| AIDS prevention through health promotion: Facing sensitive issues |
This book is intended primarily for health promotion planners and educators dealing with the spread of acquired immunodeficiency syndrome (AIDS) in their countries. It examines one particular aspect of the AIDS pandemic: the reaction of individuals and groups to AIDS, and how health promotion programmes can take these reactions-which are often irrational from a public health point of view-into account.
The idea for this publication came from discussions with colleagues working in AIDS control, who pointed to major problems in their efforts to design information and education programmes about AIDS. They perceived a need for more insight into some of the sensitive issues surrounding AIDS, such as the denial by certain groups of the extent of the problem, the reluctance of decision-makers to admit that "unacceptable" sexual behaviour exists, the difficulties encountered in designing effective messages without offending religious beliefs and moral convictions, the social taboos that discourage open discussion about sexual behaviour, and the extreme fear experienced by some at low risk of AIDS who over-react and call for isolation of infected people.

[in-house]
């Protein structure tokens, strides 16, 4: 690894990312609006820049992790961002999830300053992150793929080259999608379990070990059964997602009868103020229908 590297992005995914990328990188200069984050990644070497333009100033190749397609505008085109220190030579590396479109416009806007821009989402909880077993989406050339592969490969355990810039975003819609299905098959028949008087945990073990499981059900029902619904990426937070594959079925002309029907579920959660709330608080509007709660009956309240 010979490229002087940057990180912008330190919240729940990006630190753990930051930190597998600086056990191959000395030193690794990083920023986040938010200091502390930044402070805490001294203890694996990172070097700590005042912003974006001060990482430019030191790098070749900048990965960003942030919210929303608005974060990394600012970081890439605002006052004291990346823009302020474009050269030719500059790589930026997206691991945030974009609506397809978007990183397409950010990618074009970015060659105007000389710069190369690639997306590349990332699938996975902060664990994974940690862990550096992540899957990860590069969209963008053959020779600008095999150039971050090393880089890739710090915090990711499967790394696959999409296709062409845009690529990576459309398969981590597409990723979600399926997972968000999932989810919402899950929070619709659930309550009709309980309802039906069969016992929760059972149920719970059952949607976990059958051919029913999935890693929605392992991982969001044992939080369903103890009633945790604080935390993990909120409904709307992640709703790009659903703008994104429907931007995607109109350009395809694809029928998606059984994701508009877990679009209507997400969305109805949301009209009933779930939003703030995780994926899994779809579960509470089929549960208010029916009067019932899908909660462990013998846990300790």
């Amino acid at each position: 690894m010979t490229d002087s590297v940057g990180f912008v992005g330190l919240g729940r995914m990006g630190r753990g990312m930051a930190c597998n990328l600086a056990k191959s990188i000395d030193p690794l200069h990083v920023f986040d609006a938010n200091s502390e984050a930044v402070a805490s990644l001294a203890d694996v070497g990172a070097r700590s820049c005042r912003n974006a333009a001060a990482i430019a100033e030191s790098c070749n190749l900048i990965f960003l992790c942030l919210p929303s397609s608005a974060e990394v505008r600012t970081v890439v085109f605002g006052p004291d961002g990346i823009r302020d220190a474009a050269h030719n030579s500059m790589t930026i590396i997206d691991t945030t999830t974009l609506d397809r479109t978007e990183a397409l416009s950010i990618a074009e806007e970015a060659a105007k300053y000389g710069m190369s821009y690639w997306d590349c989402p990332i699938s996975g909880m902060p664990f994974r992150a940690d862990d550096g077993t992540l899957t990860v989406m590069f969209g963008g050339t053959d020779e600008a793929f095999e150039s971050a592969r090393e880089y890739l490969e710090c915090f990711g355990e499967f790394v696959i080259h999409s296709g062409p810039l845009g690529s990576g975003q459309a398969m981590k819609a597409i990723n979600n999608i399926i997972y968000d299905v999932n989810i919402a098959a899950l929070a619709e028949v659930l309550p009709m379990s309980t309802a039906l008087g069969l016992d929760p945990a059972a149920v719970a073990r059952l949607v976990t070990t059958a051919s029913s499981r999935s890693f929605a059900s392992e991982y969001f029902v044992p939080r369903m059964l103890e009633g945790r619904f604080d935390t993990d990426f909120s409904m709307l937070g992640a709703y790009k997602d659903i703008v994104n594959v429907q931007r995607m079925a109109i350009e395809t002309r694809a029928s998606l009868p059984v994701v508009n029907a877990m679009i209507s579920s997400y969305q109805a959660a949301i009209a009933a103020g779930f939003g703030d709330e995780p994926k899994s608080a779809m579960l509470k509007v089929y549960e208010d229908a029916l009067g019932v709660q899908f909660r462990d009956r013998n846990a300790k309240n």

Following these discussions, it seemed useful to search for examples of how others have faced the problems caused by reactions to the AIDS pandemic: reactions of denial, fear and blame, often retreating behind social mores and taboos. This publication presents case studies of this nature. It is divided into four sections. Part 1 focuses on the health promoters themselves: how they can deal with their own emotions and reactions to AIDS and AIDS education. Part 2 focuses on target audiences: how their emotional responses to AIDS can be used to increase the effectiveness of educational messages. Part 3 illustrates how patients and peer groups can motivate others to change risk behaviour, while Part 4 focuses on decision-makers and "gatekeepers", who can help or hinder health promotion, and examines how their support can be enlisted.
Although many of the case studies are based on experience in industrialized countries, where the epidemic first came to public attention, they are not without relevance to developing countries. The growing body of experience in developing countries now being recorded should, as it is
published, provide a most useful complementary source of information and lessons learnt.
This collection of case studies is the product of collaboration between WHO and the Royal Tropical Institute in Amsterdam, Netherlands. The contributions of Riet Berkvens and Maeve Moynihan of the Royal Tropical Institute are gratefully acknowledged.